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Cavendish, Gilbert, Haussler and Boonen among big losers at San Remo

  • By Neal Rogers
  • Published Mar. 17, 2012
  • Updated Mar. 18, 2012 at 10:56 AM EST
Cavendish thinks the Belgian squad is a favorite for London. Photo: Graham Watson | www.grahamwatson.com

Though the reasons varied, pre-race favorites Mark Cavendish, Philippe Gilbert, Heinrich Haussler and Tom Boonen were among the big losers at Milan-San Remo Saturday, each man unable to contest the final sprint.

Cavendish, the San Remo winner in 2009, was dropped on the climb of Le Mànie with nearly 100km to go and never regained contact with the front of the race. Several of Cav’s Sky teammates gathered around the world champ and drove the chase, managing to bring their second chase group up to the first, but they were unable to catch the main peloton led by BMC Racing and Omega Pharma-Quick Step. With 50km remaining, Cavendish threw in the towel, patted his teammates on the shoulders and called off the chase. He did not finish the race, opting to ride in with a small group along a coastal road that bypasses the Poggio climb.

Cavendish did not speak to the press following the race, but wingman Bernhard Eisel, who dropped back to pace him on the climb, commented in a Team Sky release.

“Mark just didn’t have it today, it’s as simple as that,” said Eisel. “He was going well in Tirreno, but seemed to be lacking some horsepower out there today. It’s a shame because he really wanted to win this and he’s disappointed, for sure.”

The next pre-race favorites to lose hope of winning were Gilbert and Haussler. The Belgian national champion was caught up in a crash as the lead group crested the Cipressa with just over 22km remaining. Though the BMC Racing star wasn’t badly hurt, the time lost untangling his bike and getting back on the road — just as the finale was heating up — proved too much for last year’s third-place finisher.

“Without the crash, I do not know what would have happened,” Gilbert said. I was in good condition, the team was riding well and I was waiting to try something on the Poggio. We rode easy up the Cipressa and a rider went down who was taking too many risks. I was afraid I would hit one of the cars. I fell on my back and some riders hit me, but it doesn’t appear I am seriously injured. We’ll see how I feel tomorrow, but I should be ok for the Belgian classics.”

Haussler, the runner up to Cavendish in 2009, was behind the crash, and though he didn’t hit the ground, he lost contact with the front group.

“I was caught behind that crash on the top of the Cipressa when Gilbert went down,” Haussler said. “I didn’t crash but I got caught behind it. I was too far back. Then it was all stretched out in a long line. There were some gaps opening up and it just split. At that point, there’s absolutely nothing you can do about it. I’m not disappointed, I am just angry. I am happy with my legs and how I feel — look at me, I am not even f—ked after 300km. That’s the bad thing, just bad positioning on the Cipressa. I shouldn’t have been behind that. I am not saying I am back; if I was back, I would have been up there.”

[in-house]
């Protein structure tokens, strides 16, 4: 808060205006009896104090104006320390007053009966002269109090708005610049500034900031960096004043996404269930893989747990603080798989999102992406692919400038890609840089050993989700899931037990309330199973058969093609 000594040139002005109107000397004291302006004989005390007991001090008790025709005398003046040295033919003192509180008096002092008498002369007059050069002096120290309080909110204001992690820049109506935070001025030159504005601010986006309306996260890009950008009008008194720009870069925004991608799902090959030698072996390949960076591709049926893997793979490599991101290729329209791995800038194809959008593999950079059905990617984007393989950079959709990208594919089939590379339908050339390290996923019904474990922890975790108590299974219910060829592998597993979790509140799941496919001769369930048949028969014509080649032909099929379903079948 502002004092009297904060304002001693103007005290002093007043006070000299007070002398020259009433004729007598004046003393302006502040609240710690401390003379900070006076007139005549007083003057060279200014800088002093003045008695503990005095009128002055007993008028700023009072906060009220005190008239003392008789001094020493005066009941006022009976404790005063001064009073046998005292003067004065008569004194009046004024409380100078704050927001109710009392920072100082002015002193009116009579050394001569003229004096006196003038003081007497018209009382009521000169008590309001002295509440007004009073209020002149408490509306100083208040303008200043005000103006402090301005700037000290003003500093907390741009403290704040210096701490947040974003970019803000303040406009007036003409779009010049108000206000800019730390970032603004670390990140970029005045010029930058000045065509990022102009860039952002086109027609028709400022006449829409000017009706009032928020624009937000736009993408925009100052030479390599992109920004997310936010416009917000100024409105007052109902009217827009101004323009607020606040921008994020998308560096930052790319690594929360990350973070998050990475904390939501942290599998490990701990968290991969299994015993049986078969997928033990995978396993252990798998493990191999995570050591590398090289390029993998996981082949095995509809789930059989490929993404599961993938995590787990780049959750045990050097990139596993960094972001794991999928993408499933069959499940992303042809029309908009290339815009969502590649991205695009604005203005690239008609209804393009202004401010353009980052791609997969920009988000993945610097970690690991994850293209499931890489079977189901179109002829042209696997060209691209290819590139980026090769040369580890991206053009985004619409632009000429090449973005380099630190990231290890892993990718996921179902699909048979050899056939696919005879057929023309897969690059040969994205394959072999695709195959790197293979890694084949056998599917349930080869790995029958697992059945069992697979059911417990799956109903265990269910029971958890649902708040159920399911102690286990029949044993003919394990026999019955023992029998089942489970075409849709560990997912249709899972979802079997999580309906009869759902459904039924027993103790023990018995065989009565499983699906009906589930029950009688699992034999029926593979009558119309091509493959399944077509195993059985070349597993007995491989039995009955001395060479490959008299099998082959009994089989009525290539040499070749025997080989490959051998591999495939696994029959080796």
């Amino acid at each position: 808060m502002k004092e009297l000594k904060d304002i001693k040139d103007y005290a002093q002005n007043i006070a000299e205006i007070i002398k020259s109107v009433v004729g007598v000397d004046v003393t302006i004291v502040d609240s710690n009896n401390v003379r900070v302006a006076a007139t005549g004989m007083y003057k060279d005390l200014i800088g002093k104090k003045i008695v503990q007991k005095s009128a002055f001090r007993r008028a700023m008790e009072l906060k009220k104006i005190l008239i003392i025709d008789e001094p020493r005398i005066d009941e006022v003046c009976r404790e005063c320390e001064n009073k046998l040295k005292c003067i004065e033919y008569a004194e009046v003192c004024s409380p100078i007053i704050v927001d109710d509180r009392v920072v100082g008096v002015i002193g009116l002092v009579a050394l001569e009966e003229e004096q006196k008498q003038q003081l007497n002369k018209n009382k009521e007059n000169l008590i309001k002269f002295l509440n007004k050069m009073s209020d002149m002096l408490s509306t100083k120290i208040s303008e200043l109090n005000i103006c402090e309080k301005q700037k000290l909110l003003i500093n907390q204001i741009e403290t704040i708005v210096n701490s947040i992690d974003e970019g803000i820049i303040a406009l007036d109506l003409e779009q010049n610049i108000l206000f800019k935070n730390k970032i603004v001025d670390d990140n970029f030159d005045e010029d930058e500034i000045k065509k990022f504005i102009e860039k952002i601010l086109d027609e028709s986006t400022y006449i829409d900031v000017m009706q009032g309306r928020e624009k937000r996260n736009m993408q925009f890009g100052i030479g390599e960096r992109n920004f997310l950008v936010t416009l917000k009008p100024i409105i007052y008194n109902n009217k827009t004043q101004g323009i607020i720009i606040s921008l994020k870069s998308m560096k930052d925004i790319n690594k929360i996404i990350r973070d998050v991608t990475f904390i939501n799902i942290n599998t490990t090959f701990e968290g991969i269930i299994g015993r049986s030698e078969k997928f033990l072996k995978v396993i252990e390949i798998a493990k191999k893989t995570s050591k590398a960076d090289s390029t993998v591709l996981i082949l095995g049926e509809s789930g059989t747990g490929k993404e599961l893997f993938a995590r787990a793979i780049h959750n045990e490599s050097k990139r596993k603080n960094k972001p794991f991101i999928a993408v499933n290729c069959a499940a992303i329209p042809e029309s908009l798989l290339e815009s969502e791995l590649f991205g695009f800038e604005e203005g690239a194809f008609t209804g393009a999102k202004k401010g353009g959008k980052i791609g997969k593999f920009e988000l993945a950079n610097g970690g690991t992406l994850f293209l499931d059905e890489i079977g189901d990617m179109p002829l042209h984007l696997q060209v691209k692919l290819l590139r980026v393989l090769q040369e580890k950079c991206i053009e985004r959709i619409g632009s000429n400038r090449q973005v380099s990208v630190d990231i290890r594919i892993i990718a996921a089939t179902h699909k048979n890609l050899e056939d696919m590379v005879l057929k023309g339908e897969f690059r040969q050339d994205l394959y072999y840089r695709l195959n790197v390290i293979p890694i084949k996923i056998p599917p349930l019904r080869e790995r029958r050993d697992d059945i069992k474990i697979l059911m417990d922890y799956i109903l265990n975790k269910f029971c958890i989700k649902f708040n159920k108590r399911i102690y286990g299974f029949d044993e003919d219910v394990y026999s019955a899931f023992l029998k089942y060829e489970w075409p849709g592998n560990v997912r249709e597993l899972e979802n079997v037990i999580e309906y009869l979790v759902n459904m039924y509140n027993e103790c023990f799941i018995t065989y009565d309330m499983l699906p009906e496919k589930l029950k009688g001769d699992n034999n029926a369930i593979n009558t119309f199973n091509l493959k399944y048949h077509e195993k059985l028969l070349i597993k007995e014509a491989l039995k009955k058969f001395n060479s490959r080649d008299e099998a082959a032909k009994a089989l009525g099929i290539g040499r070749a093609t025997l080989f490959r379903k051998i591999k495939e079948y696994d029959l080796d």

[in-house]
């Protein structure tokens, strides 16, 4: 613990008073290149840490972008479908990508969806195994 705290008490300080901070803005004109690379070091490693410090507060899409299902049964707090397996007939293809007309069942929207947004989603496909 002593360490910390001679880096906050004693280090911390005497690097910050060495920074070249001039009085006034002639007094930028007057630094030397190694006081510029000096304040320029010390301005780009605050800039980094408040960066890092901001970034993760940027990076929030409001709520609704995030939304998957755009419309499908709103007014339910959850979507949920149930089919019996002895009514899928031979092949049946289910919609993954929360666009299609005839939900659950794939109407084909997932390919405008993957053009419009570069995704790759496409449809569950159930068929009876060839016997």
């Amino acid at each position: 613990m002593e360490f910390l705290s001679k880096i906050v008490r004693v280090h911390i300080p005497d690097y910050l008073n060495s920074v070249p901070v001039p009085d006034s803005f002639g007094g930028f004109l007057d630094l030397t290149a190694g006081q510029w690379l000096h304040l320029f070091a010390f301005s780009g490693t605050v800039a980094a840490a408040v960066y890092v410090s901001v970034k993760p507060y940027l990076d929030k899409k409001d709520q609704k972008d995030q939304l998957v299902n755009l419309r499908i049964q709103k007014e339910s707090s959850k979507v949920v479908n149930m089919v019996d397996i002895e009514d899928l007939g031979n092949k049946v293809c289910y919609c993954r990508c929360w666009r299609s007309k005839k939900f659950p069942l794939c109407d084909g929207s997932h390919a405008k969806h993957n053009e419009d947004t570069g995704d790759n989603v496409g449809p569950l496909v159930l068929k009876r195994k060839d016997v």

A crash on the Poggio descent ended Boonen’s chances. The Omega Pharma-Quick Step rider, who has looked every bit as strong this spring as during the 2009 campaign when he won the Tour of Flanders and Paris-Roubaix, rode in the second chase group on the approach to the finish line after being caught up in a crash high on the tricky descent to San Remo. The Belgian classics specialist was unable to contest the group sprint, finishing 22nd.

“I had really good legs, maybe the best legs ever in Milano-San Remo,” Boonen said. “It was always under control and the team did a really good job for me. They kept me in the first 10-to-15 positions in all the important moments of the race. On the Poggio I was seventh or eighth when we took the corner to go downhill. I was really good, the team was with me, and we were in good position and ready to fight for victory. Then, in the first part of the downhill a rider crashed, and I was just behind him. I had to brake, and lost 100 meters. Because of that it was impossible to come back.”

Boonen’s lead-out man Matteo Trentin, a late addition to the team after Sylvain Chavanel scratched mid-week, made the front group but crashed hard in the final left-hand turn, and did not finish the race.

“I was there all the day in the front,” Trentin said. “I felt very good, I was near Tom and our tactics went perfectly. We were together at the top of the Poggio as we planned, but in the downhill a rider crashed in front of Tom. I stayed in the front waiting for Tom, but he didn’t come, so I tried to do my sprint. However [in the final turn] a rider touched my wheel and I crashed. It was really disappointing. For a young guy like me, it’s a dream to be there and sprint for the biggest race in Italy, and for my team. But there’s nothing I can do. The only thing we can do is try to always be in the front and see if one day the victory is realized.”

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Neal Rogers

Neal Rogers

Neal Rogers is editor in chief of Velo magazine and VeloNews.com. An interest in all things rock 'n' roll led him into music journalism while attending UC Santa Cruz, on the central coast of California. After several post-grad years spent waiting tables, surfing, and mountain biking, he moved to San Francisco, working as a bike messenger, and at a software startup. He moved to Boulder, Colorado, in 2001, taking an editorial internship at VeloNews. He never left. When not traveling the world covering races, he can be found riding his bike, skiing, or attending a concert.

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